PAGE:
Subscript and superscript
A subscript or superscript is a character, set below or above the normal line of type. It is smaller than the rest of the text. Subscripts appear below the baseline, while superscripts are above. Subscripts and superscripts are most used in formulas, mathematical expressions, specifications of chemical compounds and isotopes, but have many other uses as well. In professional typography and superscript characters are not ordinary characters reduced in size; the vertical distance that sub- or superscripted text is moved from the original baseline varies by typeface and by use. In typesetting, such types are traditionally called "superior" and "inferior" letters, etc. or just "superiors" and "inferiors". In English, most nontechnical use of superiors is archaic. Superior and inferior figures on the baseline are used for fractions and most other purposes, while lowered inferior figures are needed for chemical and mathematical subscripts. A single typeface may contain sub- and superscript glyphs at different positions for different uses.
The four most common positions are listed here. Because each position is used in different contexts, not all alphanumerics may be available in all positions. For example, subscript letters on the baseline are quite rare, many typefaces provide only a limited number of superscripted letters. Despite these differences, all reduced-size glyphs go by the same generic terms subscript and superscript, which are synonymous with the terms inferior letter and superior letter, respectively. Most fonts that contain superscript/subscript will have predetermined size and orientation, dependent on the design of the font; the most familiar example of subscripts is in chemical formulas. For example, the molecular formula for glucose is C6H12O6. A subscript is used to distinguish between different versions of a subatomic particle, thus electron and tau neutrinos are denoted νe νμ and ντ. A particle may be distinguished by multiple subscripts, such as Ω−bbb for the triple bottom omega particle. Subscripts are used in mathematics to define different versions of the same variable: for example, in an equation x0 and xf might indicate the initial and final value of x, while vrocket and vobserver would stand for the velocities of a rocket and an observer.
Variables with a zero in the subscript are referred to as the variable name followed by “naught”. Subscripts are used to refer to members of a mathematical sequence or set or elements of a vector. For example, in the sequence O =, O3 refers to the third member of sequence O, 800. In mathematics and computing, a subscript can be used to represent the radix, or base, of a written number where multiple bases are used alongside each other. For example, comparing values in hexadecimal and octal one might write Chex = 12dec = 14oct. Subscripted numbers dropped below the baseline are used for the denominators of stacked fractions, like this: 67 68; the only common use of these subscripts is for the denominators of diagonal fractions, like ½ or the signs for percent %, permille ‰, basis point ‱. Certain standard abbreviations are composed as diagonal fractions, such as ℅, ℀, ℁, or in Spanish ℆; these superscripts share a baseline with numerator digits, the top of which are aligned with the top of the full-height numerals of the base font.
Ordinal indicators are sometimes written as superscripts, although many English-language style guides recommend against this use. Other languages use a similar convention, such as 1er or 2e in French, or 4ª and 4º in Spanish, Portuguese and Italian. In medieval manuscripts, many superscript as well as subscript signs were used to abbreviate text. From these developed modern diacritical marks. In early Middle High German and other modifications to pronunciation would be indicated by superscript letters placed directly above the letter they modified, thus the modern umlaut ü was written as uͤ. Both vowels and consonants were used in this way, as in boͮsen. In modern typefaces, these letters are smaller than other superscripts, their baseline is above the base font's midline, making them extend no higher than a typical ordinal indicator. Superscripts are used for the standard abbreviations for service mark ℠ and trademark ™; the signs for copyright © and registered trademark ® are sometimes superscripted, depending on the use or the typeface.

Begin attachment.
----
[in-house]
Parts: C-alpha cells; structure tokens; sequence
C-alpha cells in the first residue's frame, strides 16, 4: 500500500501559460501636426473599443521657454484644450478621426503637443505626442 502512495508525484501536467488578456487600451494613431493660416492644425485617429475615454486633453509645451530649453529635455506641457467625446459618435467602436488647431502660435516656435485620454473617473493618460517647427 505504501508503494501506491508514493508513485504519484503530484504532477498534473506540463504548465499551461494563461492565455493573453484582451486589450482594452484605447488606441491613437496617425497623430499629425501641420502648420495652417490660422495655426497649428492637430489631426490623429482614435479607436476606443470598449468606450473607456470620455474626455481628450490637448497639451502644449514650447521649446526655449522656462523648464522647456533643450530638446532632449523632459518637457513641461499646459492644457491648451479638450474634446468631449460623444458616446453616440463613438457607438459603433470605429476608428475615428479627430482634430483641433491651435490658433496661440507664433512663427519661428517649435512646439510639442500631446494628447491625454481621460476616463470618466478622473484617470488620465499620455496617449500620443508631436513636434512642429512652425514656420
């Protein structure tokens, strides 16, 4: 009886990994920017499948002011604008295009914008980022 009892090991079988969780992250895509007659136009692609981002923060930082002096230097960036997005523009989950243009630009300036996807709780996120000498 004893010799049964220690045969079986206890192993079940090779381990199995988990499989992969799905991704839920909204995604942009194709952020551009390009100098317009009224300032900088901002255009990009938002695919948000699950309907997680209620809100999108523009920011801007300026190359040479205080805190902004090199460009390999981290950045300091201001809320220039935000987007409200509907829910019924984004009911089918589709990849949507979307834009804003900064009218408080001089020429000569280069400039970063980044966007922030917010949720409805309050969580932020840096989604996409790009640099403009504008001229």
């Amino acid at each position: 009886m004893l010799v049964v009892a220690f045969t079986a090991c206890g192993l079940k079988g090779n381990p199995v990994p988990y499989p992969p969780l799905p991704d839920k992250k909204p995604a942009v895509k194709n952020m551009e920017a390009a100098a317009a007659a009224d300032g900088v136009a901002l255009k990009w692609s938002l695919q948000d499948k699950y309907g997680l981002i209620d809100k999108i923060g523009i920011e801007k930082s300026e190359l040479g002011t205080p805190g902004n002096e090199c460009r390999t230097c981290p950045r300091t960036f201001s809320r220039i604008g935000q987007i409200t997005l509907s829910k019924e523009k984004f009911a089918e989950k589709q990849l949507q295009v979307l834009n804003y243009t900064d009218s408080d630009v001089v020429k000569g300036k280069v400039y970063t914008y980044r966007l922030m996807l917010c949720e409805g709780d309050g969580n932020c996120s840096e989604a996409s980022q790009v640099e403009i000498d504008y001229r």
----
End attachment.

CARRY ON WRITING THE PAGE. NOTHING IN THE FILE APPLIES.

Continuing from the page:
On handwritten documents and signs, a monetary amount may be written with the cents value superscripted, as in $8⁰⁰ or 8€⁵⁰. The superscripted numbers are underlined: $8⁰⁰, 8€⁵⁰; the currency symbol itself may be superscripted, as in $80 or 6¢. Superscripted numerals are used for the numerators of diagonal fractions, like ¾ or the signs for percent %, permille ‰, basis point ‱. Certain standard abbreviations are composed as diagonal fractions, such as ℅, ℀, ℁, or in Spanish ℆. Both low and high superscripts can be used to indicate the presenc
Dewey Decimal Classification
The Dewey Decimal Classification, colloquially the Dewey Decimal System, is a proprietary library classification system first published in the United States by Melvil Dewey in 1876. Described in a four-page pamphlet, it has been expanded to multiple volumes and revised through 23 major editions, the latest printed in 2011, it is available in an abridged version suitable for smaller libraries. OCLC, a non-profit cooperative that serves libraries maintains the system and licenses online access to WebDewey, a continuously updated version for catalogers; the Decimal Classification introduced the concepts of relative location and relative index which allow new books to be added to a library in their appropriate location based on subject. Libraries had given books permanent shelf locations that were related to the order of acquisition rather than topic; the classification's notation makes use of three-digit Arabic numerals for main classes, with fractional decimals allowing expansion for further detail.